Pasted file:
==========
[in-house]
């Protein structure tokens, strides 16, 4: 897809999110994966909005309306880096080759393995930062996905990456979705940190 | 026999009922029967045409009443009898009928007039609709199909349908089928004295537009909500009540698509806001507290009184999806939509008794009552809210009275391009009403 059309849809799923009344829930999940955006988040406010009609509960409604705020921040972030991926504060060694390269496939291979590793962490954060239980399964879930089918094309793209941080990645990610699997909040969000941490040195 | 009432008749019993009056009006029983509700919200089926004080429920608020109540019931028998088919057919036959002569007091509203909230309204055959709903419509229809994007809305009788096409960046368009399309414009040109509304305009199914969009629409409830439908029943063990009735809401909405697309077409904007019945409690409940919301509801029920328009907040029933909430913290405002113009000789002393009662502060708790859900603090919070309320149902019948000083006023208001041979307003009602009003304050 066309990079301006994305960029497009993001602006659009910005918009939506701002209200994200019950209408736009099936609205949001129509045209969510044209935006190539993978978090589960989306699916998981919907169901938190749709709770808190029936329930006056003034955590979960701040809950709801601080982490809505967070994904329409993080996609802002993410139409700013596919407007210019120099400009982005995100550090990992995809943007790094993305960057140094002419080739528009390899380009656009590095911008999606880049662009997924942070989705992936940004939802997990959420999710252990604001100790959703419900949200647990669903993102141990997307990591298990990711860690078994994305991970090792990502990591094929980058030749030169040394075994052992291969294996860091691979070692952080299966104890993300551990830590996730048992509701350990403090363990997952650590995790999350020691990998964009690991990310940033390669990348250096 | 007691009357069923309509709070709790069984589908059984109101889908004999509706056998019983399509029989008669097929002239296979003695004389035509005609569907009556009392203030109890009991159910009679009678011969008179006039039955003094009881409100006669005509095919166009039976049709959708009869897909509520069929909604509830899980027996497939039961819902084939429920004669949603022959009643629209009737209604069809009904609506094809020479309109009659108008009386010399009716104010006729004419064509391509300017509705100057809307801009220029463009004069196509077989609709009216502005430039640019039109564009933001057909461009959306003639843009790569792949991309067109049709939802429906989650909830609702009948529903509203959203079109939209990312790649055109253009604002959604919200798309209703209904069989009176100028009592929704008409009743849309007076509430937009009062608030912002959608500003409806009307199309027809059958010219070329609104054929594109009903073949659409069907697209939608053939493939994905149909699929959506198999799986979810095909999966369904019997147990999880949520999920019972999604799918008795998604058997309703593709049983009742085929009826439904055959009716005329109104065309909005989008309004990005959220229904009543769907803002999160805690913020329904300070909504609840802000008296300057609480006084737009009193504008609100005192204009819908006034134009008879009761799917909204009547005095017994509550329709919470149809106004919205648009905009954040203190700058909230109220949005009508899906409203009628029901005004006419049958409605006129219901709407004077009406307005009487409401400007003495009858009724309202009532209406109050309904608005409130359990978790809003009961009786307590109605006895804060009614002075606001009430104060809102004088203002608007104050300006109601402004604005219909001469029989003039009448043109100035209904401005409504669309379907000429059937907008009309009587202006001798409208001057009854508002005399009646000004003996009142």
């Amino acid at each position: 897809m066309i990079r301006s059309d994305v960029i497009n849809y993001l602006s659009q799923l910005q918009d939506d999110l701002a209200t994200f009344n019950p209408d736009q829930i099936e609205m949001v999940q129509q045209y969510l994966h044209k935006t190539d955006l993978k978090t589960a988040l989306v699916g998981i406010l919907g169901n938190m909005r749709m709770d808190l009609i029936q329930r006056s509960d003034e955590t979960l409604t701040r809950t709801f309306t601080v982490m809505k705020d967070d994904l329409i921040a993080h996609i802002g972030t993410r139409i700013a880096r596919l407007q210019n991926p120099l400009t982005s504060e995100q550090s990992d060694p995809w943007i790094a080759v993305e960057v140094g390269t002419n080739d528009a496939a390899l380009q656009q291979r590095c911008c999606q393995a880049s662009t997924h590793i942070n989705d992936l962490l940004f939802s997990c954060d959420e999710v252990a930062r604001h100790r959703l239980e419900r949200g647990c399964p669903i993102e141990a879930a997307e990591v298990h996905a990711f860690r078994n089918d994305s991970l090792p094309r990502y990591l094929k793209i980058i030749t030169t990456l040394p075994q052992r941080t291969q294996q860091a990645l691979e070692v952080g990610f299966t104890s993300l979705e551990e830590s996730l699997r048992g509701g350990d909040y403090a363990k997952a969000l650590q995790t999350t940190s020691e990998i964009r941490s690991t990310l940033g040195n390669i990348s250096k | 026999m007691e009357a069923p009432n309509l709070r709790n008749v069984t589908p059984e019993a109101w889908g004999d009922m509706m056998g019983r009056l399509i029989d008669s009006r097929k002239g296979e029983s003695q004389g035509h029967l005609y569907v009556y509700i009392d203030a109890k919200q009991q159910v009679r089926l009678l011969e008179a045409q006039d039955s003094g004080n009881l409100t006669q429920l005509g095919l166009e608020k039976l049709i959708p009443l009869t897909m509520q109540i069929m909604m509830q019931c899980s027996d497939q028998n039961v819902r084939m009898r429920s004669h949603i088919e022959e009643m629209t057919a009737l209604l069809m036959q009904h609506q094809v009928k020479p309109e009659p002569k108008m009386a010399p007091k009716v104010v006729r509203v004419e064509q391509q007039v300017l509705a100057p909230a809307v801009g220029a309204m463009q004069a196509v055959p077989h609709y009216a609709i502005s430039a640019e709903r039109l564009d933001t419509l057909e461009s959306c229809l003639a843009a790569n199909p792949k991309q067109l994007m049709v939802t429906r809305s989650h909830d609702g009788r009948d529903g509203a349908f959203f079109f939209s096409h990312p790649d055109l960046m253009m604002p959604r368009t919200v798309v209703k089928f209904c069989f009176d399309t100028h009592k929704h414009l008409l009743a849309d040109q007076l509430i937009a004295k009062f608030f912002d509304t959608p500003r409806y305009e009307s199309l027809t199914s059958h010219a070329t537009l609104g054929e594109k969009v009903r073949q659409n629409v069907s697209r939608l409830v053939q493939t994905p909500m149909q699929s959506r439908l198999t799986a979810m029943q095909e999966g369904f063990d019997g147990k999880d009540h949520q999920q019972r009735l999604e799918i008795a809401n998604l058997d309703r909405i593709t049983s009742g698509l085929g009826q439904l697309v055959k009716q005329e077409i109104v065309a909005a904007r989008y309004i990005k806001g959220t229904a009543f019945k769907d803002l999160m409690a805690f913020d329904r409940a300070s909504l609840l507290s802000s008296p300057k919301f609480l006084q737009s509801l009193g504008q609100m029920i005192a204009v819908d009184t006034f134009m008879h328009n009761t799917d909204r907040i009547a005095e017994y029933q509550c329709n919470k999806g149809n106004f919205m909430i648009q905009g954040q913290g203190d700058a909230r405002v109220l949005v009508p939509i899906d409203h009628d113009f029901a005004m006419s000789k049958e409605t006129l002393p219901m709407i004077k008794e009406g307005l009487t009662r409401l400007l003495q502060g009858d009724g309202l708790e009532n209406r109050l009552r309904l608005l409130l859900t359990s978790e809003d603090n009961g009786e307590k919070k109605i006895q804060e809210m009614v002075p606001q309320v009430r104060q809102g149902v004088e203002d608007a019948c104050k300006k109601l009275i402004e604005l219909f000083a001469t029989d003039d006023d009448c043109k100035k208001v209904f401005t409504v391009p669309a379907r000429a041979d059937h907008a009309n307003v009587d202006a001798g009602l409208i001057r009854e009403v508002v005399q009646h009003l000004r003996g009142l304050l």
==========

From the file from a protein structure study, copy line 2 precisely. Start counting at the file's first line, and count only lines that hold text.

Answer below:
């Protein structure tokens, strides 16, 4: 897809999110994966909005309306880096080759393995930062996905990456979705940190 | 026999009922029967045409009443009898009928007039609709199909349908089928004295537009909500009540698509806001507290009184999806939509008794009552809210009275391009009403 059309849809799923009344829930999940955006988040406010009609509960409604705020921040972030991926504060060694390269496939291979590793962490954060239980399964879930089918094309793209941080990645990610699997909040969000941490040195 | 009432008749019993009056009006029983509700919200089926004080429920608020109540019931028998088919057919036959002569007091509203909230309204055959709903419509229809994007809305009788096409960046368009399309414009040109509304305009199914969009629409409830439908029943063990009735809401909405697309077409904007019945409690409940919301509801029920328009907040029933909430913290405002113009000789002393009662502060708790859900603090919070309320149902019948000083006023208001041979307003009602009003304050 066309990079301006994305960029497009993001602006659009910005918009939506701002209200994200019950209408736009099936609205949001129509045209969510044209935006190539993978978090589960989306699916998981919907169901938190749709709770808190029936329930006056003034955590979960701040809950709801601080982490809505967070994904329409993080996609802002993410139409700013596919407007210019120099400009982005995100550090990992995809943007790094993305960057140094002419080739528009390899380009656009590095911008999606880049662009997924942070989705992936940004939802997990959420999710252990604001100790959703419900949200647990669903993102141990997307990591298990990711860690078994994305991970090792990502990591094929980058030749030169040394075994052992291969294996860091691979070692952080299966104890993300551990830590996730048992509701350990403090363990997952650590995790999350020691990998964009690991990310940033390669990348250096 | 007691009357069923309509709070709790069984589908059984109101889908004999509706056998019983399509029989008669097929002239296979003695004389035509005609569907009556009392203030109890009991159910009679009678011969008179006039039955003094009881409100006669005509095919166009039976049709959708009869897909509520069929909604509830899980027996497939039961819902084939429920004669949603022959009643629209009737209604069809009904609506094809020479309109009659108008009386010399009716104010006729004419064509391509300017509705100057809307801009220029463009004069196509077989609709009216502005430039640019039109564009933001057909461009959306003639843009790569792949991309067109049709939802429906989650909830609702009948529903509203959203079109939209990312790649055109253009604002959604919200798309209703209904069989009176100028009592929704008409009743849309007076509430937009009062608030912002959608500003409806009307199309027809059958010219070329609104054929594109009903073949659409069907697209939608053939493939994905149909699929959506198999799986979810095909999966369904019997147990999880949520999920019972999604799918008795998604058997309703593709049983009742085929009826439904055959009716005329109104065309909005989008309004990005959220229904009543769907803002999160805690913020329904300070909504609840802000008296300057609480006084737009009193504008609100005192204009819908006034134009008879009761799917909204009547005095017994509550329709919470149809106004919205648009905009954040203190700058909230109220949005009508899906409203009628029901005004006419049958409605006129219901709407004077009406307005009487409401400007003495009858009724309202009532209406109050309904608005409130359990978790809003009961009786307590109605006895804060009614002075606001009430104060809102004088203002608007104050300006109601402004604005219909001469029989003039009448043109100035209904401005409504669309379907000429059937907008009309009587202006001798409208001057009854508002005399009646000004003996009142």